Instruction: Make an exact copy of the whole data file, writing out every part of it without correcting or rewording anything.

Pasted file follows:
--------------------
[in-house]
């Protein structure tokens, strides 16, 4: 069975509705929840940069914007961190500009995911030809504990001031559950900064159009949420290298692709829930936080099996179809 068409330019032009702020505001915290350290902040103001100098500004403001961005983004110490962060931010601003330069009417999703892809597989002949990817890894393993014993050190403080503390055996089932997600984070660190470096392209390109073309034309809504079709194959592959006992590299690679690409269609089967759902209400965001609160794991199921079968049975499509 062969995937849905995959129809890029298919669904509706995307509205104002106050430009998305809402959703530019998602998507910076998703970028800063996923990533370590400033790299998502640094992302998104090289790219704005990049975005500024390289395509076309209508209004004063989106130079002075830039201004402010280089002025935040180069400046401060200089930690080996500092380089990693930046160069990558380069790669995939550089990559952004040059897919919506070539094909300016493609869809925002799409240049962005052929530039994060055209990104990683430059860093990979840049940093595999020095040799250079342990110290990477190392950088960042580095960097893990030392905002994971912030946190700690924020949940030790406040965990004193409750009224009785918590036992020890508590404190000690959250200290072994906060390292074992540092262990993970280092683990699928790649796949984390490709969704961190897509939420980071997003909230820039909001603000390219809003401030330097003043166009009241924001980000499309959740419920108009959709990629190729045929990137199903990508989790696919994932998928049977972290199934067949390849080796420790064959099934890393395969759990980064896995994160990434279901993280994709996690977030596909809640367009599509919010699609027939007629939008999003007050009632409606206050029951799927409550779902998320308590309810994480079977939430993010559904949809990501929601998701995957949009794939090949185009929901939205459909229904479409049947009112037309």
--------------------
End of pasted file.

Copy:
[in-house]
């Protein structure tokens, strides 16, 4: 069975509705929840940069914007961190500009995911030809504990001031559950900064159009949420290298692709829930936080099996179809 068409330019032009702020505001915290350290902040103001100098500004403001961005983004110490962060931010601003330069009417999703892809597989002949990817890894393993014993050190403080503390055996089932997600984070660190470096392209390109073309034309809504079709194959592959006992590299690679690409269609089967759902209400965001609160794991199921079968049975499509 062969995937849905995959129809890029298919669904509706995307509205104002106050430009998305809402959703530019998602998507910076998703970028800063996923990533370590400033790299998502640094992302998104090289790219704005990049975005500024390289395509076309209508209004004063989106130079002075830039201004402010280089002025935040180069400046401060200089930690080996500092380089990693930046160069990558380069790669995939550089990559952004040059897919919506070539094909300016493609869809925002799409240049962005052929530039994060055209990104990683430059860093990979840049940093595999020095040799250079342990110290990477190392950088960042580095960097893990030392905002994971912030946190700690924020949940030790406040965990004193409750009224009785918590036992020890508590404190000690959250200290072994906060390292074992540092262990993970280092683990699928790649796949984390490709969704961190897509939420980071997003909230820039909001603000390219809003401030330097003043166009009241924001980000499309959740419920108009959709990629190729045929990137199903990508989790696919994932998928049977972290199934067949390849080796420790064959099934890393395969759990980064896995994160990434279901993280994709996690977030596909809640367009599509919010699609027939007629939008999003007050009632409606206050029951799927409550779902998320308590309810994480079977939430993010559904949809990501929601998701995957949009794939090949185009929901939205459909229904479409049947009112037309």